In front of a crowd it’s easy to act like a saint.
Go to a conference and watch the speakers hang out backstage. You’ll be mortified. I’ve seen this firsthand. The person on the stage who is confident and nice is often a giant a-hole with an ego the size of a gorilla when you meet them in the green room.
What you do as a writer when nobody is watching is what counts. I like to give stuff away for free. Maybe it’s a Q&A. Maybe it’s a free book to someone who really needs the content to solve a huge problem. Maybe someone bought a course from you and wants to exchange it for another product. It’s not necessary to do it, but when you do, you do the right thing.
Doing the right thing is always the right thing. It’s a superpower for writers.
Then there are times where you’ll write something stupid or that’s tone-deaf. Behind closed doors it’s easy to pretend you’re always right. I recommend you admit when you’re wrong, or at least admit you could be wrong.
Another missed opportunity is writers who are better than you. I see way too many writers shitcan another writer because they’re having a stellar month. This is the sign of an emotionally immature writer. None of us will sit at the top of the writing mountain forever.
Better writers force us to grow.
Instead, build up other writers who perform better than you when the eyes aren’t watching. The practice shows humility, and humility will see you reach the greatest heights of writing.
Show genuine gratitude for all of this
Not yoga-mat gratitude taught by a guru. I mean gratitude for the fact you can even write online. So many countries don’t have access to Stripe. If you do, then you’re extremely f*cking privileged. If you have an email list or even a handful of followers then you’re doing better than most writers. Why?
Well after years of teaching online courses, I’ve learned one thing: the biggest barrier to writing is publishing anything. Most writers won’t publish. If they do, they’ll give up way too soon. If you’ve got a few followers then that means you’re not the majority. This is huge.
Five years of writing online will make you wildly successful.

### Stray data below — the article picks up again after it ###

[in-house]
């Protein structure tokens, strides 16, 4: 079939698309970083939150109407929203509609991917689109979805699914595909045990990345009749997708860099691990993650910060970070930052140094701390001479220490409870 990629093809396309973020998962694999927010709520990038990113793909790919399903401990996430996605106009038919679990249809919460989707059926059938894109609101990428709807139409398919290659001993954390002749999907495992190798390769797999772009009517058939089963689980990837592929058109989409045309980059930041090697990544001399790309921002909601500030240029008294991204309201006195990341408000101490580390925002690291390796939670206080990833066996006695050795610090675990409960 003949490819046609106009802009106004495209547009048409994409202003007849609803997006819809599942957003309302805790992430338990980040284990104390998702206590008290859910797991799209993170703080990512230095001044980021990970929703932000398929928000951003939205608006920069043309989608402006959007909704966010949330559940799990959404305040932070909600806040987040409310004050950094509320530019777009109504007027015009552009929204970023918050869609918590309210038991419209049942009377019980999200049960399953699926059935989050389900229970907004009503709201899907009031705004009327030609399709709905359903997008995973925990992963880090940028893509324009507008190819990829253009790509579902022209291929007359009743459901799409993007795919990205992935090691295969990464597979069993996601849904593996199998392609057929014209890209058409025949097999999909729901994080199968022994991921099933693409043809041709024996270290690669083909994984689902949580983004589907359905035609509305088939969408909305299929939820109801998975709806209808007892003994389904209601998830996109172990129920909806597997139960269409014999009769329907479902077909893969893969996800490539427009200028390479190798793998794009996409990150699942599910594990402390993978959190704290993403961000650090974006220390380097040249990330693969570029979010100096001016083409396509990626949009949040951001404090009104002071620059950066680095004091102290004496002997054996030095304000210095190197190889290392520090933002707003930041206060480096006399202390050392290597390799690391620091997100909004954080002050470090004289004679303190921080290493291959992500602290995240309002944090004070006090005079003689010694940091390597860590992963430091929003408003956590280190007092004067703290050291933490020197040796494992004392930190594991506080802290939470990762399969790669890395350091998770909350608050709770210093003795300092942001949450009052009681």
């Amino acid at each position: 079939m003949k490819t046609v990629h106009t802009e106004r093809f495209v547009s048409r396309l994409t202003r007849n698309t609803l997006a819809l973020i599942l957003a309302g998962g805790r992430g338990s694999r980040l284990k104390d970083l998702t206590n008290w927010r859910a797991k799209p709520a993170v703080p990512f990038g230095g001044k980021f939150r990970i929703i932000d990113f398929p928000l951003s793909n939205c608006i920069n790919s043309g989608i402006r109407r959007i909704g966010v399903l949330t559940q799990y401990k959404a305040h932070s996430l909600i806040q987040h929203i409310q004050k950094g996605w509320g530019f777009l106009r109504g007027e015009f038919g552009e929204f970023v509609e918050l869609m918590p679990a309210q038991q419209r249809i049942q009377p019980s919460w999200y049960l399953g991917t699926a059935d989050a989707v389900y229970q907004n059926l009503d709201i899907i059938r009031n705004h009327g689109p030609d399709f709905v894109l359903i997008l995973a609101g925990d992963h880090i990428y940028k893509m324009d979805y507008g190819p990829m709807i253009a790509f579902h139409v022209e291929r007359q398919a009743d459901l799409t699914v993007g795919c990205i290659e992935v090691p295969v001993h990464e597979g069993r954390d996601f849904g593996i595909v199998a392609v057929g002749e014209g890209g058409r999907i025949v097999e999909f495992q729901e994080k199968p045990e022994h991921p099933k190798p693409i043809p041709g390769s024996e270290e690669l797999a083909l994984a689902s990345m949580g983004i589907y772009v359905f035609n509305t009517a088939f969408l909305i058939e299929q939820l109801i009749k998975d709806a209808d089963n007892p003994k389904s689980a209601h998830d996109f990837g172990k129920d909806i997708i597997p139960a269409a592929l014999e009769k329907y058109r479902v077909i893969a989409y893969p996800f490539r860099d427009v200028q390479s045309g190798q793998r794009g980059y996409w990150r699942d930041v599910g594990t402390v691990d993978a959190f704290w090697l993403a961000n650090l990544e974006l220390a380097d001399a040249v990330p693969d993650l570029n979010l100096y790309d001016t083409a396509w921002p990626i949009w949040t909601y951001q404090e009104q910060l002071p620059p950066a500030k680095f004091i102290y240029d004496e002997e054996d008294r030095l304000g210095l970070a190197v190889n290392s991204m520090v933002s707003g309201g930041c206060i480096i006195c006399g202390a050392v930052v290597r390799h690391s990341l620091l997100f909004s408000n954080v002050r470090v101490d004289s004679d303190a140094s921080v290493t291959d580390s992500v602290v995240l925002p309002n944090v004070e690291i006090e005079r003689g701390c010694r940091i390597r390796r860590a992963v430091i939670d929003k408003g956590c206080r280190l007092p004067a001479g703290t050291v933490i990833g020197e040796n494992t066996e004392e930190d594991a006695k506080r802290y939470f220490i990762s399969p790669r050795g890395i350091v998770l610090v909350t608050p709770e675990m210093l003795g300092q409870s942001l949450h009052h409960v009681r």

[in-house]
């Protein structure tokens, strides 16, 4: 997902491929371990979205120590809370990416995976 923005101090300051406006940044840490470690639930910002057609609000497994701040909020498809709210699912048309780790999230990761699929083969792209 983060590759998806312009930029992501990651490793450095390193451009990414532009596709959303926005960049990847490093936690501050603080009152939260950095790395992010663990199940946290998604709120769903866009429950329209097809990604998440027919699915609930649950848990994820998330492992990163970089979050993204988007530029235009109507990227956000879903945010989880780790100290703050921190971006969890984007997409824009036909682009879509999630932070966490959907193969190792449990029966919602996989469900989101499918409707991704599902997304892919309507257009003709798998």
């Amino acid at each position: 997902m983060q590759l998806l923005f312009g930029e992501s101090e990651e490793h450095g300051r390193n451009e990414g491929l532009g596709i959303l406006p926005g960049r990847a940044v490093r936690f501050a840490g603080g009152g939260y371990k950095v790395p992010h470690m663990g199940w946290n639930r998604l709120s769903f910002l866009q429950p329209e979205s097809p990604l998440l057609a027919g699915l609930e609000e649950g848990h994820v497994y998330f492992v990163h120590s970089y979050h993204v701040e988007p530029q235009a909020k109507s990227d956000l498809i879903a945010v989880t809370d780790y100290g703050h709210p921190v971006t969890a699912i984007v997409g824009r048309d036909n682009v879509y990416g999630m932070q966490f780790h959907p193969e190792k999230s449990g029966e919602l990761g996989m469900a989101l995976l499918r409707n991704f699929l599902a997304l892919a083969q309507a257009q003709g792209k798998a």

Few writers get this and squash their dreams in the first innings, when if they’d played a few more rounds, they would have easily made 6-figures and probably got a book deal like Mark Manson did.
I can’t believe anybody reads words from a weird-looking dude from Australia with big ears. But here we are seven years later. Gratitude shows your audience that you won’t turn on them if your work takes off. That’s so rare and, without thinking, they’ll share your work because of it.
Nobody likes an ungrateful writer who gets lost in their own awesomeness and forgets where they came from. To be able to write a single tweet is a miracle to 100-year-olds. Think about that.
Be the person on the Zoom call that you are in your writing
Let me translate:
- Talk like you do on a Zoom call.
- Keep the profanity in.
- Leave the slang terms.
- Let your personality shine.
Followers are bullsh*t. Make friends instead.
I want to finish with this one. Too many writers focus on followers. When the number goes up they have a brain orgasm.
Ten friends you make through writing are worth more than 10,000 followers.
Let me explain. Some of my best friends are other writers. We collaborate. We support each other. We reach out when one of us has been bitchslapped for no reason by a critic. We wish one another all the best on each other’s wedding days. We jump on a Whatsapp call when a parent is terminally ill. We randomly ask how each other is going. We invite each other to our podcasts. We edit each other’s work.
I used to be a follower zombie. I didn’t give a crap about other writers. I ignored them and ghosted their emails. One day a fellow writer changed my mind. I engaged. I found a friend. That friend became my business partner. My output and income doubled because of them.
Followers don’t share your work because they’re disposable — they’ll happily trade you in for another piece of dopamine content without thinking twice.
Friends, though, support your writing, and advocates share your work secretly without you knowing.